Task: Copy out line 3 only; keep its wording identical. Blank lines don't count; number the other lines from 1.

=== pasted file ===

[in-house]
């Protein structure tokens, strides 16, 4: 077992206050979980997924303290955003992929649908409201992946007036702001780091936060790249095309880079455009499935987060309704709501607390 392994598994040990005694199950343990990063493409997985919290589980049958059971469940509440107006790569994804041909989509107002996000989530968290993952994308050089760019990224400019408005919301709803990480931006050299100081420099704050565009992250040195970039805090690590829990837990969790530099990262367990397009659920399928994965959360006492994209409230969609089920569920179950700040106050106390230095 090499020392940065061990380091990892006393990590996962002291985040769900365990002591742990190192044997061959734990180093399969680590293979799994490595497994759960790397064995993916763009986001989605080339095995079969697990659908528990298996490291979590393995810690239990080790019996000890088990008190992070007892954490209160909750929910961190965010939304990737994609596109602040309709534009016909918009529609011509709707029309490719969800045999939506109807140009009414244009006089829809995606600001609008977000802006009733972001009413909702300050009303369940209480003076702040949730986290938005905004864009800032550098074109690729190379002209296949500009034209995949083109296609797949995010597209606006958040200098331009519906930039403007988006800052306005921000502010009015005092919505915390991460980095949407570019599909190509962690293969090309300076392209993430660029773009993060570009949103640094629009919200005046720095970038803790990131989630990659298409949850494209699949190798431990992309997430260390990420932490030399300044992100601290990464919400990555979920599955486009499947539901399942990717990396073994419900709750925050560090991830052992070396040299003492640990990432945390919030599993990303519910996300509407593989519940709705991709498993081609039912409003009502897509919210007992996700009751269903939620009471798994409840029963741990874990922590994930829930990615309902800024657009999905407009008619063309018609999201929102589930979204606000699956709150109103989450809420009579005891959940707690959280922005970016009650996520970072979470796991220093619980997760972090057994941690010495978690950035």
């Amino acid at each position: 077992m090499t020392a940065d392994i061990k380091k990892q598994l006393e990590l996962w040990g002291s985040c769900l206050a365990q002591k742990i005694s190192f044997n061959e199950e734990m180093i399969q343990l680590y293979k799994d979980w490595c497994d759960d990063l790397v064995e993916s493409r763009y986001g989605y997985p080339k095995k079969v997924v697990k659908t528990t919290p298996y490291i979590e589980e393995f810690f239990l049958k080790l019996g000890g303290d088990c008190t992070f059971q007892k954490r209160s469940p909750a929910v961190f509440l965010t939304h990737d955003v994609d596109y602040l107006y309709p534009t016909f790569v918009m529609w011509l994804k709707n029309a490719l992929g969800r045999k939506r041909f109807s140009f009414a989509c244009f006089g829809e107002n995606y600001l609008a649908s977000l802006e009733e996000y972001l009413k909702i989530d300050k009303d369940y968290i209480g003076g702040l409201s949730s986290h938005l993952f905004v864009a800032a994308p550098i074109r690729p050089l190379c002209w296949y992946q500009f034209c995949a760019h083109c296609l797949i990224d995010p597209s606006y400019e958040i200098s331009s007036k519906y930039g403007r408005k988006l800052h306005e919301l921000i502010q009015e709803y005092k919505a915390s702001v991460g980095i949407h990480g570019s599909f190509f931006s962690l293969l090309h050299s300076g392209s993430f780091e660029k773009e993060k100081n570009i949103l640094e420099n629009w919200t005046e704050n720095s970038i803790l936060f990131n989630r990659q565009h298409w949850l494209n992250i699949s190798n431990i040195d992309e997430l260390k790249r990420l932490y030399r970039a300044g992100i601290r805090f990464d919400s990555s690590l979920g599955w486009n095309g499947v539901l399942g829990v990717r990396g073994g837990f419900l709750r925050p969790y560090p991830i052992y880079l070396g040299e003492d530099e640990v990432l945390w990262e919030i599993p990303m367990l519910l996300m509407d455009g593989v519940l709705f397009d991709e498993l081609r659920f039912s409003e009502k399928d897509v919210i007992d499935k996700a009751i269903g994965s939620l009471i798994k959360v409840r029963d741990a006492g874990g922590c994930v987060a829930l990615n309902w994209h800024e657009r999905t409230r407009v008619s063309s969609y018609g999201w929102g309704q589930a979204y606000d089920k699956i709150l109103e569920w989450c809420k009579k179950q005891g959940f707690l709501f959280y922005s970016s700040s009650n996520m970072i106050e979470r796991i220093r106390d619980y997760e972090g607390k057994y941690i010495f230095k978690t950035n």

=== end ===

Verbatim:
């Amino acid at each position: 077992m090499t020392a940065d392994i061990k380091k990892q598994l006393e990590l996962w040990g002291s985040c769900l206050a365990q002591k742990i005694s190192f044997n061959e199950e734990m180093i399969q343990l680590y293979k799994d979980w490595c497994d759960d990063l790397v064995e993916s493409r763009y986001g989605y997985p080339k095995k079969v997924v697990k659908t528990t919290p298996y490291i979590e589980e393995f810690f239990l049958k080790l019996g000890g303290d088990c008190t992070f059971q007892k954490r209160s469940p909750a929910v961190f509440l965010t939304h990737d955003v994609d596109y602040l107006y309709p534009t016909f790569v918009m529609w011509l994804k709707n029309a490719l992929g969800r045999k939506r041909f109807s140009f009414a989509c244009f006089g829809e107002n995606y600001l609008a649908s977000l802006e009733e996000y972001l009413k909702i989530d300050k009303d369940y968290i209480g003076g702040l409201s949730s986290h938005l993952f905004v864009a800032a994308p550098i074109r690729p050089l190379c002209w296949y992946q500009f034209c995949a760019h083109c296609l797949i990224d995010p597209s606006y400019e958040i200098s331009s007036k519906y930039g403007r408005k988006l800052h306005e919301l921000i502010q009015e709803y005092k919505a915390s702001v991460g980095i949407h990480g570019s599909f190509f931006s962690l293969l090309h050299s300076g392209s993430f780091e660029k773009e993060k100081n570009i949103l640094e420099n629009w919200t005046e704050n720095s970038i803790l936060f990131n989630r990659q565009h298409w949850l494209n992250i699949s190798n431990i040195d992309e997430l260390k790249r990420l932490y030399r970039a300044g992100i601290r805090f990464d919400s990555s690590l979920g599955w486009n095309g499947v539901l399942g829990v990717r990396g073994g837990f419900l709750r925050p969790y560090p991830i052992y880079l070396g040299e003492d530099e640990v990432l945390w990262e919030i599993p990303m367990l519910l996300m509407d455009g593989v519940l709705f397009d991709e498993l081609r659920f039912s409003e009502k399928d897509v919210i007992d499935k996700a009751i269903g994965s939620l009471i798994k959360v409840r029963d741990a006492g874990g922590c994930v987060a829930l990615n309902w994209h800024e657009r999905t409230r407009v008619s063309s969609y018609g999201w929102g309704q589930a979204y606000d089920k699956i709150l109103e569920w989450c809420k009579k179950q005891g959940f707690l709501f959280y922005s970016s700040s009650n996520m970072i106050e979470r796991i220093r106390d619980y997760e972090g607390k057994y941690i010495f230095k978690t950035n």